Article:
Utah Supreme Court
2007 UT 75; 171 P.3d 418
A constitutional cause of action rooted in the organic law of the State of Utah is presumptively superior to and must displace any statutory iteration that either conflicts with it or gives it less than full effect. A constitutional cause of action can never be preempted by statute, regardless of how fully the statute honors the contours of the constitutional claim.
The right of a property owner to pursue a takings or inverse condemnation claim (i.e., a constitutional claim for just compenation) does not generally ripen until the landowner has been denied compensation. Where a direct condemnation (or eminent domain) action has been filed, an inverse condemnation claim will not be ripe unti the direct condemnation action has been resolved.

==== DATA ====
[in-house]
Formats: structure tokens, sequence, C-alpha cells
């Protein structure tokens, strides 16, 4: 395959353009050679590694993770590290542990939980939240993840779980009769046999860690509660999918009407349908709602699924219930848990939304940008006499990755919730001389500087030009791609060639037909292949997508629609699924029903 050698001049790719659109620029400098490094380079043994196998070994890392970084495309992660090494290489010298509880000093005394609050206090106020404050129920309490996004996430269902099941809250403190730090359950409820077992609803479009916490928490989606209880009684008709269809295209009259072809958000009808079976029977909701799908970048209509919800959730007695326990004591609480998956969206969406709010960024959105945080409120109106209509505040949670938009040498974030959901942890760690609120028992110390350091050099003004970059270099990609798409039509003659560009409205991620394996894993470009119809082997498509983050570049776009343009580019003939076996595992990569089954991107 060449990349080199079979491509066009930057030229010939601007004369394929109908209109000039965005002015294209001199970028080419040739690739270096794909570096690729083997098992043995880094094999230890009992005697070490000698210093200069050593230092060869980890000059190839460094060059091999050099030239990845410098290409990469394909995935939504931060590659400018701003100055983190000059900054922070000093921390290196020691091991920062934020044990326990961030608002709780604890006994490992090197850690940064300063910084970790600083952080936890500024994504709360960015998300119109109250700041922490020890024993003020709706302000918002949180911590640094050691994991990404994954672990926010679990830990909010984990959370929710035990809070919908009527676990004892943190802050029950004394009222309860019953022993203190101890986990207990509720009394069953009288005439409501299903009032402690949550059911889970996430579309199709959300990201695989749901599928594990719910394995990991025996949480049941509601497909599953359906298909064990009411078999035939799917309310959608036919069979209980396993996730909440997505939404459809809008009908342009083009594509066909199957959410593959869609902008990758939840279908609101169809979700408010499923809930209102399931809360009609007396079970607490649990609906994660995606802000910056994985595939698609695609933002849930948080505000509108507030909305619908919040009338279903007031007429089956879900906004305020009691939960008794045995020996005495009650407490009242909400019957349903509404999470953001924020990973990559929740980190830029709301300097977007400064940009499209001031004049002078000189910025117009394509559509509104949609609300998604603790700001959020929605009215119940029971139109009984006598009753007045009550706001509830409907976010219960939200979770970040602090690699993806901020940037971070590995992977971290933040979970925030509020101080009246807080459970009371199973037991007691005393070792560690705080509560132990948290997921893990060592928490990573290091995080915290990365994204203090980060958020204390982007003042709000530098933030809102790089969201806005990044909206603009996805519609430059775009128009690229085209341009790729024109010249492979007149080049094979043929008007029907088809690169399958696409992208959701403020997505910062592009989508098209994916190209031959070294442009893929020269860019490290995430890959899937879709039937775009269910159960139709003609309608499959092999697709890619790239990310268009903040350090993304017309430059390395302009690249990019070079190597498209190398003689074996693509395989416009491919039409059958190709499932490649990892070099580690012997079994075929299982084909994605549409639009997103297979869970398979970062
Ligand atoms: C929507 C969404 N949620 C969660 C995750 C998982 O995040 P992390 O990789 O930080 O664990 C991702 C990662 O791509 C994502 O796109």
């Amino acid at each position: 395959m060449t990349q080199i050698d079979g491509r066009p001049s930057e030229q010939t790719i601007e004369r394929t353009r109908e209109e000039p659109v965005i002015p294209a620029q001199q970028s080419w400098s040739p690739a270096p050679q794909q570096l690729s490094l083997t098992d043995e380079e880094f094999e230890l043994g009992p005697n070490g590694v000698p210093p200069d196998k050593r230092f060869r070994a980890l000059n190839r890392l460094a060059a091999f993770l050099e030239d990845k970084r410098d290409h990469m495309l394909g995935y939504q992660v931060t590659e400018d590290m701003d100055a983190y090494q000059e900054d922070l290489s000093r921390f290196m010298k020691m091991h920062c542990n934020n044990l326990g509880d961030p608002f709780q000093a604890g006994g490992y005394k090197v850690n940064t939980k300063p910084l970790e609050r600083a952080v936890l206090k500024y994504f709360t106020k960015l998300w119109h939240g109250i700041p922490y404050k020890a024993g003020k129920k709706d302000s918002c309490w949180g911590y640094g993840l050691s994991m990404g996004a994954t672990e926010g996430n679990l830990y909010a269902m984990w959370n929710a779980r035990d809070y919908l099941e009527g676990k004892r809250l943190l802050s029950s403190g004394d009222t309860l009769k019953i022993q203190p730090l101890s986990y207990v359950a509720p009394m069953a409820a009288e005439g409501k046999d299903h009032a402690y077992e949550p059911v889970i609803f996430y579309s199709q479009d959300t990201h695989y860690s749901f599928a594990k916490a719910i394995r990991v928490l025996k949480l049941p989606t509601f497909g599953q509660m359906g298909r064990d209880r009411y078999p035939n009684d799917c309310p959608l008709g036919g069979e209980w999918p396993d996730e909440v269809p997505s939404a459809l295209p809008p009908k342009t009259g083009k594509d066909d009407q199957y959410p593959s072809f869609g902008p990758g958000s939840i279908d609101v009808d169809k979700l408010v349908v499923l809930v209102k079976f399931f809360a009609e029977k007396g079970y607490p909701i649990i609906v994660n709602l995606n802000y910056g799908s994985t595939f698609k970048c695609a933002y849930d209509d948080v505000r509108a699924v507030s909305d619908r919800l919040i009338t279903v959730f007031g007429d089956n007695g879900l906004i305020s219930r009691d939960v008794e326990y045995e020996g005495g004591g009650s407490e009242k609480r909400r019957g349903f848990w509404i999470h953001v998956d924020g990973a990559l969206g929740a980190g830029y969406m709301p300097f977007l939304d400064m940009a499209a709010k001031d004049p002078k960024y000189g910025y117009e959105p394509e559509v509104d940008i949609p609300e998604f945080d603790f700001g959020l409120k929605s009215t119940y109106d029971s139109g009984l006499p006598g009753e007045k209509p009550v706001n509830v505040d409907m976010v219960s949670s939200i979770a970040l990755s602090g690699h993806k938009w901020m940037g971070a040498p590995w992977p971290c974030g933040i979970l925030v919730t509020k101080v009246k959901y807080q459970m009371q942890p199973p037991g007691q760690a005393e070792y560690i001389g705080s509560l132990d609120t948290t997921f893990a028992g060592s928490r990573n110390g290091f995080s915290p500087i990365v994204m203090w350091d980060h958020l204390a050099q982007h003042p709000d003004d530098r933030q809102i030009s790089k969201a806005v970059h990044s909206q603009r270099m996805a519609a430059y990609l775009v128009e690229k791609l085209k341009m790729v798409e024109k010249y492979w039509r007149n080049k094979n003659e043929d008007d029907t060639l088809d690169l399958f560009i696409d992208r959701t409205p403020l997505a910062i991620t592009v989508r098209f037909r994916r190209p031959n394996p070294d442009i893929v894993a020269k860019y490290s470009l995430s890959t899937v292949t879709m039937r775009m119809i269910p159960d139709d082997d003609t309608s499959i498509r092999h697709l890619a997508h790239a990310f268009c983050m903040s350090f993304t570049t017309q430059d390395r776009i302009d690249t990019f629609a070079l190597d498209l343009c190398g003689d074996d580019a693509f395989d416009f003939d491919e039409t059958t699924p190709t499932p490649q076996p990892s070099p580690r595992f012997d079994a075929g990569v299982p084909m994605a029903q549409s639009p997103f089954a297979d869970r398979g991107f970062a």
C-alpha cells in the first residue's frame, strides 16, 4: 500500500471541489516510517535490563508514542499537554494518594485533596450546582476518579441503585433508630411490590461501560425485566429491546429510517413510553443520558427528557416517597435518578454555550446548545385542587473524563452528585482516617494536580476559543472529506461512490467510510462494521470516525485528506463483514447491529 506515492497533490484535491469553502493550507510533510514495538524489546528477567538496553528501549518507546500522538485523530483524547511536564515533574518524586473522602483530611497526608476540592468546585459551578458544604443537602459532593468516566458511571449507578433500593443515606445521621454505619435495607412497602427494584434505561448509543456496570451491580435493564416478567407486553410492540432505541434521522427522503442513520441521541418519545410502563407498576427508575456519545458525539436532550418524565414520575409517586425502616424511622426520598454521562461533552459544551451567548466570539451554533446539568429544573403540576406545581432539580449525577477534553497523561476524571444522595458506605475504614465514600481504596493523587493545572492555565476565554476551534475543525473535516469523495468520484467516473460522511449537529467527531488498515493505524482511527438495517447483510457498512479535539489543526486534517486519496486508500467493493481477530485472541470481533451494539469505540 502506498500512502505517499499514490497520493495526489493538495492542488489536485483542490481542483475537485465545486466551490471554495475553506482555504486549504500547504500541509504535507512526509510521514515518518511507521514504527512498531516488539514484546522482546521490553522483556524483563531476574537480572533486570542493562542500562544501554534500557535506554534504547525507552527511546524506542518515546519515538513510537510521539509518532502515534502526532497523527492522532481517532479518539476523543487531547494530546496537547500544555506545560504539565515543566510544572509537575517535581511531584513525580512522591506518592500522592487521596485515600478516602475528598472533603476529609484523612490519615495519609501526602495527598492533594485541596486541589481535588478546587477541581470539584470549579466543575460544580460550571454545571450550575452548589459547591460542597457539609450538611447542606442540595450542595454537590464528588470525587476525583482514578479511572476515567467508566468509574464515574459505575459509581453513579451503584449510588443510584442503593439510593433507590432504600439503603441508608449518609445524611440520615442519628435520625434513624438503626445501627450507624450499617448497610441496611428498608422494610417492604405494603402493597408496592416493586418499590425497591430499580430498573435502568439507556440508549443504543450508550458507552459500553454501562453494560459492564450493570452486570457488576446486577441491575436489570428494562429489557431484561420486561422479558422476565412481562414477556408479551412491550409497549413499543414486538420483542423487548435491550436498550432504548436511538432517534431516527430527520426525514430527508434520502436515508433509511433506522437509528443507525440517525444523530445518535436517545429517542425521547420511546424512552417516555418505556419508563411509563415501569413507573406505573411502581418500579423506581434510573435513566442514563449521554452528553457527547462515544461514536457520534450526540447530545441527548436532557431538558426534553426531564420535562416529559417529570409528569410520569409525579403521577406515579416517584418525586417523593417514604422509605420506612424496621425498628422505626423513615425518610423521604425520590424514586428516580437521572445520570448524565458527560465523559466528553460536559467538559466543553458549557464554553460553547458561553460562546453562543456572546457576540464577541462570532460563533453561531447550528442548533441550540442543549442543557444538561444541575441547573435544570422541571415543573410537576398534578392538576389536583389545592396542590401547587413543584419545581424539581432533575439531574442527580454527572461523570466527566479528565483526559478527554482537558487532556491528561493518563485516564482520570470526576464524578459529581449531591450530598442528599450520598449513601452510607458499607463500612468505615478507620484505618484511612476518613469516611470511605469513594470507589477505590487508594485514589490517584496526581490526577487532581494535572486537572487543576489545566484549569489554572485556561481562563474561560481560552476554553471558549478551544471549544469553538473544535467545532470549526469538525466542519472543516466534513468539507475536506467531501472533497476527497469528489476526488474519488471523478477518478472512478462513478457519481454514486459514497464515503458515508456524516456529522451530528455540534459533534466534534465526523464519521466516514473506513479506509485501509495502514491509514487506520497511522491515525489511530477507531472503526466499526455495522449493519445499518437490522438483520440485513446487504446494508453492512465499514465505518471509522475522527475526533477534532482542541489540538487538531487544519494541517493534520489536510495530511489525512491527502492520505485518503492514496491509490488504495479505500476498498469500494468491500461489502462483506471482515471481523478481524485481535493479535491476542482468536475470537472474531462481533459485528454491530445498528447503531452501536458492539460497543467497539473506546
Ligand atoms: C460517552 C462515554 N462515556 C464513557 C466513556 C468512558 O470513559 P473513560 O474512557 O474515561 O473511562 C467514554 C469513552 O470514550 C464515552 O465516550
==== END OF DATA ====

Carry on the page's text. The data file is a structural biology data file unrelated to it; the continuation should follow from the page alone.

A property owner is not foreclosed from challenging either the adequacy of the condemnation process or the compensation that is owed. Such a challenge could be made through a counterclaim to a direct condemnation action or through a separate lawsuit. If the constitutional claims of a landowner suggest that the direct condemnation procedure is “unavailable or inadequate,” or that the remedies are incomplete or insufficient, the claims may sidestep ripeness challenges.